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Diabetes Education

Dr. Maisara Rahman discusses the difference between type I and type II diabetes, who is a risk, how exercise and diet impacts those at risk, and the current state of diabetes today.
Diabetes Education
Featured Speaker:
Maisara Rahman, MD
Maisara Rahman, MD graduated from the American University of the Caribbean School of Medicine. She completed her Family Medicine Residency Training at Riverside County Regional Medical Center and became the Chief Resident.  She is board certified with the American Academy of Family Physicians and is president of the California Academy of Family Physicians for the San Bernardino-Riverside Chapter.

Learn more about Maisara Rahman, MD

Melanie Cole (Host): If you’re one of the many people that suffer from diabetes, you may have questions about how best to manage it and how to live a healthier lifestyle. There are so many questions. My guest today is Dr. Maisara Rahman. She’s a family medicine physician and a member of the medical staff at Temecula Valley Hospital. Dr. Rahman, let’s just start with what happens when we eat sugar, and when we eat anything really. Why do we need to understand what insulin and sugar and the relationship to our glucose levels really even is?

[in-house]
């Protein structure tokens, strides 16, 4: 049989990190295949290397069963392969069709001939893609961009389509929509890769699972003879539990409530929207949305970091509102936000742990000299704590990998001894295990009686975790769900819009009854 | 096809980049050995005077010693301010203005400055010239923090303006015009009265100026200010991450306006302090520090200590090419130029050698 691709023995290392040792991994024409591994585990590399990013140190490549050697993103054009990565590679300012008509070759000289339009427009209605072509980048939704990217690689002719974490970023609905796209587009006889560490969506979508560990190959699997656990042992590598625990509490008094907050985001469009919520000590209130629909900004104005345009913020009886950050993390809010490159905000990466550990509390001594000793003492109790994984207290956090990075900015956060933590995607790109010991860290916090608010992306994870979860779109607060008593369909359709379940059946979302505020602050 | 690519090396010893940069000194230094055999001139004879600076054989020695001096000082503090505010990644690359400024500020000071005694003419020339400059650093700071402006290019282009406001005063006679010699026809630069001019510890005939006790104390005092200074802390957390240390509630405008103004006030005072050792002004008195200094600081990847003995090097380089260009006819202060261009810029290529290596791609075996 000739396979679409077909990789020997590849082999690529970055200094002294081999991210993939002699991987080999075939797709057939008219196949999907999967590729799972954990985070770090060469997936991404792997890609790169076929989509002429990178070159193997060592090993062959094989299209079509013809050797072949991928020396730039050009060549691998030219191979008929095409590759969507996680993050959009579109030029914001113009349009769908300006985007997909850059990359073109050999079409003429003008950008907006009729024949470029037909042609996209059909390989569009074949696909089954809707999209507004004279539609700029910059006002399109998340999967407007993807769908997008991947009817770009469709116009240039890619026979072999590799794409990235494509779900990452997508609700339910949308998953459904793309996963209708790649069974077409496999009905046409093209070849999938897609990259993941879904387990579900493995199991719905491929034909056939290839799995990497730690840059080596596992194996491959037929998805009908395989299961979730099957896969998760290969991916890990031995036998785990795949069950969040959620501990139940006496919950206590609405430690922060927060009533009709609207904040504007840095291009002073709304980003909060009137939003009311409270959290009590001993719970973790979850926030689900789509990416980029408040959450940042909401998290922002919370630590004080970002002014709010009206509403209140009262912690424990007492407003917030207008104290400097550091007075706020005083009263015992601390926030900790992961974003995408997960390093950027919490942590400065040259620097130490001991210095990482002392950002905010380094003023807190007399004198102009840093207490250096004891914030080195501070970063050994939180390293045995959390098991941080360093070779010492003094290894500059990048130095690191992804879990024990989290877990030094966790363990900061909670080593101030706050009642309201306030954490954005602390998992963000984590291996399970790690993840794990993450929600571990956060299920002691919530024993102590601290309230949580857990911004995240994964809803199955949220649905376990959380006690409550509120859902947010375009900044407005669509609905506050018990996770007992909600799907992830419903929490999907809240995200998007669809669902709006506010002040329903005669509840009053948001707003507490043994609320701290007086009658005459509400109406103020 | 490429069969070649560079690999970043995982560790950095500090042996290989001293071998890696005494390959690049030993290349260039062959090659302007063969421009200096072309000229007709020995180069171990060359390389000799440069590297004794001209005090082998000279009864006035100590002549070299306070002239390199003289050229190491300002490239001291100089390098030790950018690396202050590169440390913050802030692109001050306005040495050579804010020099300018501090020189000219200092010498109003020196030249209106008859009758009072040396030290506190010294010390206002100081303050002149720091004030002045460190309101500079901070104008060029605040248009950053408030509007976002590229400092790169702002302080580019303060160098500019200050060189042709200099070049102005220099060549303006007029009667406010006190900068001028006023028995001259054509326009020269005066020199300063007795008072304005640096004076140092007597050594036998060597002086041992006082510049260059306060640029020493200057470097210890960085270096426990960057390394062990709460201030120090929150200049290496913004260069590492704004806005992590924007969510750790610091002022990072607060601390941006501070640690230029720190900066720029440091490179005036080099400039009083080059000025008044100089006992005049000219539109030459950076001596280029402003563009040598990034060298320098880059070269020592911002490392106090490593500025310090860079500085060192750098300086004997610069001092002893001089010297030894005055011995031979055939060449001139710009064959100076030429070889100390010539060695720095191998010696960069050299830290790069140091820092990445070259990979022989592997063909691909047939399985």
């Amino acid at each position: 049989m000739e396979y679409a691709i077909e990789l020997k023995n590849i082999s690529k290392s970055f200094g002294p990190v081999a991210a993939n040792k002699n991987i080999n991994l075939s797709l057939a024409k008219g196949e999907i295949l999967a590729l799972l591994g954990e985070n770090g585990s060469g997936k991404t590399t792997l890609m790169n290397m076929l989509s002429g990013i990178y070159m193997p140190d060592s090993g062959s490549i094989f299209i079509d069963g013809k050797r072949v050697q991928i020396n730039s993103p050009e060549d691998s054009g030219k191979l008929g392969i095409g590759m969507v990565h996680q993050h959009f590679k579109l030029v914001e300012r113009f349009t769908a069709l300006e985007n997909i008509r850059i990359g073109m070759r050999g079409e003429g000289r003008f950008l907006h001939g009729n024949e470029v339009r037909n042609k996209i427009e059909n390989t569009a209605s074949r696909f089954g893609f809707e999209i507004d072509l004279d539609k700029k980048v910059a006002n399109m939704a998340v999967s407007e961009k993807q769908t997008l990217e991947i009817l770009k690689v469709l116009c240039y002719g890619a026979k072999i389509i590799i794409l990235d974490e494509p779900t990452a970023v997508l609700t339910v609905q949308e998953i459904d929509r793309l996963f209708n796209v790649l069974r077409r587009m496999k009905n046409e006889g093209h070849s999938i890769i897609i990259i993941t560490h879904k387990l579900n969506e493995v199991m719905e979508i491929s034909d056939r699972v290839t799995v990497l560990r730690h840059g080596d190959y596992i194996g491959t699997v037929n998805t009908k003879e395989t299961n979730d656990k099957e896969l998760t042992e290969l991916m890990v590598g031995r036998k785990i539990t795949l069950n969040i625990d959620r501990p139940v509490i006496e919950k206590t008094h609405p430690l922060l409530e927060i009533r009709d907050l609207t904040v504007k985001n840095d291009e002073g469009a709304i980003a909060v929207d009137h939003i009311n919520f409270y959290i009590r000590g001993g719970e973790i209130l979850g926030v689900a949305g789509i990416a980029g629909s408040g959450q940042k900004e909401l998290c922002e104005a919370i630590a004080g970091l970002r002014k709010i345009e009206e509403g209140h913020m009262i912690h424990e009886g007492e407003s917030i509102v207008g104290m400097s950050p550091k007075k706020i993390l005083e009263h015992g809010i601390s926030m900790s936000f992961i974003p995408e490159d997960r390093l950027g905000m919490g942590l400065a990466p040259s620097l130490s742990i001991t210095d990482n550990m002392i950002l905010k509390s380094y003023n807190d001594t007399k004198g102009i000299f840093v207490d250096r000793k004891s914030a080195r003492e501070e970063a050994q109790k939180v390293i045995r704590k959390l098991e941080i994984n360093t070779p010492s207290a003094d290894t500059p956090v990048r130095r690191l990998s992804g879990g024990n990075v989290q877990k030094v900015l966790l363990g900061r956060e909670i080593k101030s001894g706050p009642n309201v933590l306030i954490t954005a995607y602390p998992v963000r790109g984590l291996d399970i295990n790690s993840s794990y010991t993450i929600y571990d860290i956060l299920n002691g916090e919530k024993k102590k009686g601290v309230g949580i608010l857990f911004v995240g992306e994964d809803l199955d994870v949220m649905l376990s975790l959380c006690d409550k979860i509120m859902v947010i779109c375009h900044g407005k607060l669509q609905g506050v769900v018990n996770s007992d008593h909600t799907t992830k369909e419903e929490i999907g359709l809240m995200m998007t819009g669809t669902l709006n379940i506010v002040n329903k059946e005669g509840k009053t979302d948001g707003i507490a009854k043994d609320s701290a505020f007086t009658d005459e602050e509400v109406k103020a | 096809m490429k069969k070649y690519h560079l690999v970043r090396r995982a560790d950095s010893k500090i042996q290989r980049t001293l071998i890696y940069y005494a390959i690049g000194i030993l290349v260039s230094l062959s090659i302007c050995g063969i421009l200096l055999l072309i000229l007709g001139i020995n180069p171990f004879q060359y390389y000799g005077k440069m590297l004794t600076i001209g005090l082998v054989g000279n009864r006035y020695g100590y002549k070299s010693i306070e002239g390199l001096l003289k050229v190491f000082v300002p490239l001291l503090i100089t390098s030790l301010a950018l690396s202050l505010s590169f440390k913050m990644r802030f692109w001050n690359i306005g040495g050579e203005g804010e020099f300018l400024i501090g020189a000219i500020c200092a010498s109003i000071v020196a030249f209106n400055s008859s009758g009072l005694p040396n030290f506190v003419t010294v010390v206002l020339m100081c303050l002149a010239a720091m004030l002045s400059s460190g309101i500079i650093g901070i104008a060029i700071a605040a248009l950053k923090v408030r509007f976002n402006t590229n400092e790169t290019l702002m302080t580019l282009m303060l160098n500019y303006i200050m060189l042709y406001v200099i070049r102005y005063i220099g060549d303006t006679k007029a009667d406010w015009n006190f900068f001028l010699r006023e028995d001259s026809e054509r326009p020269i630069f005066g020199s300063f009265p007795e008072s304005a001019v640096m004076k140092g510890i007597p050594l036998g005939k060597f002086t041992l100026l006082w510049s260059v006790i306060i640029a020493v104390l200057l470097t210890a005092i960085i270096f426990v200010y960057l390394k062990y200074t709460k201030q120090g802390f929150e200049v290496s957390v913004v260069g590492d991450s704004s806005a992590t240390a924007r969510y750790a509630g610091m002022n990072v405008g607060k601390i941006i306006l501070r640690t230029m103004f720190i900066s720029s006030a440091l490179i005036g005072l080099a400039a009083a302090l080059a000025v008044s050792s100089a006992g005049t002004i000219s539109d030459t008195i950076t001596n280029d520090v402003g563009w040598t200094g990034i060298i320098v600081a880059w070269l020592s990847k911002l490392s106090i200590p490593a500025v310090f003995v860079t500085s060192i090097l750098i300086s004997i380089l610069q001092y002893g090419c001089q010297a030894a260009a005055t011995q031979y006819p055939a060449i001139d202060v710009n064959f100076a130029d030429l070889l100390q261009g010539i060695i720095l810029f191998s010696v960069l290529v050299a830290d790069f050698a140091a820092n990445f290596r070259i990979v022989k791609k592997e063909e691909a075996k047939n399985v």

Dr. Maisara Rahman (Guest): Yeah I think it’s really important to understand just a simple way of how we process sugar in our body and how it can affect us long term. So a lot of our patients, they have a vary brisk diet in carbohydrates and sugars, and when we eat carbohydrates, that is converted into glucose which is sugar and what happens is our bodies produce insulin and insulin is a fat storing type of hormone, and what it does is it works as a key to ourselves to allow ourselves to take in that sugar to produce energy, and with type 2 diabetics, unfortunately they are insulin resistant because of one of the major reasons is obesity, and so a lot of our diabetics are insulin resistant and so they are unable to process the sugars in their body resulting in high blood sugars and complications of type 2 diabetes.

Host: While we’re mainly talking today, Dr. Rahman, about type 2 diabetes, explain to the listeners a little bit of the difference between type 1, which can show up in children, juvenile diabetes, or type 2 which used to be called adult-onset, but as a result of the childhood obesity epidemic, and what we’re seeing today, it’s now type 2 diabetes. Explain the difference for us if you would.